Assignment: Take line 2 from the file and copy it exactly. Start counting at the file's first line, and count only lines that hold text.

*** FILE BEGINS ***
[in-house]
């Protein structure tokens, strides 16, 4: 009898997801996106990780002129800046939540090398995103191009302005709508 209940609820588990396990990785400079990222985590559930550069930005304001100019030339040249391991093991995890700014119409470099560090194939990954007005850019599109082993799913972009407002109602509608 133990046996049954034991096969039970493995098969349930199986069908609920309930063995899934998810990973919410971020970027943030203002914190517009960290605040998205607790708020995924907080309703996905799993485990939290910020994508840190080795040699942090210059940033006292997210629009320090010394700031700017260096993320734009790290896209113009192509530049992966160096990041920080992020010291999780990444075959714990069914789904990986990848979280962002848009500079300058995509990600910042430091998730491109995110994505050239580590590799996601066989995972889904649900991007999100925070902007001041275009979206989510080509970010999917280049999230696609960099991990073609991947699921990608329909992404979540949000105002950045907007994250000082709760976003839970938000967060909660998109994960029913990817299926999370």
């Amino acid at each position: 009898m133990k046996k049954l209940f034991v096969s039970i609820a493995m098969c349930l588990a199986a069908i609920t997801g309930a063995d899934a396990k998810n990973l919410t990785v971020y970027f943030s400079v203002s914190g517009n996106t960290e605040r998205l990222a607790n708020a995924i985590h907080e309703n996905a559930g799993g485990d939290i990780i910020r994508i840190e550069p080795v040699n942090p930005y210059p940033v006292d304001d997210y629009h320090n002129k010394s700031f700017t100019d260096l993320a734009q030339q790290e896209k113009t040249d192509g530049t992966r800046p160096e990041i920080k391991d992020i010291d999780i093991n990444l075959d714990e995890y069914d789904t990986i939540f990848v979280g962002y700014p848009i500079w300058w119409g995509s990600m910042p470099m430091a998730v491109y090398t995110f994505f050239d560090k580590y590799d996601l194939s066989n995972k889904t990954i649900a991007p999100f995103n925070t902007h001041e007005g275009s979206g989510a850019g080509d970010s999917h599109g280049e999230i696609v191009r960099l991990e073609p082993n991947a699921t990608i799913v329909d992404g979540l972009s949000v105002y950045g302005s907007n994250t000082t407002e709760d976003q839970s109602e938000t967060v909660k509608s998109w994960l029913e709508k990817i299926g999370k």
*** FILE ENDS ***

């Protein structure tokens, strides 16, 4: 009898997801996106990780002129800046939540090398995103191009302005709508 209940609820588990396990990785400079990222985590559930550069930005304001100019030339040249391991093991995890700014119409470099560090194939990954007005850019599109082993799913972009407002109602509608 133990046996049954034991096969039970493995098969349930199986069908609920309930063995899934998810990973919410971020970027943030203002914190517009960290605040998205607790708020995924907080309703996905799993485990939290910020994508840190080795040699942090210059940033006292997210629009320090010394700031700017260096993320734009790290896209113009192509530049992966160096990041920080992020010291999780990444075959714990069914789904990986990848979280962002848009500079300058995509990600910042430091998730491109995110994505050239580590590799996601066989995972889904649900991007999100925070902007001041275009979206989510080509970010999917280049999230696609960099991990073609991947699921990608329909992404979540949000105002950045907007994250000082709760976003839970938000967060909660998109994960029913990817299926999370």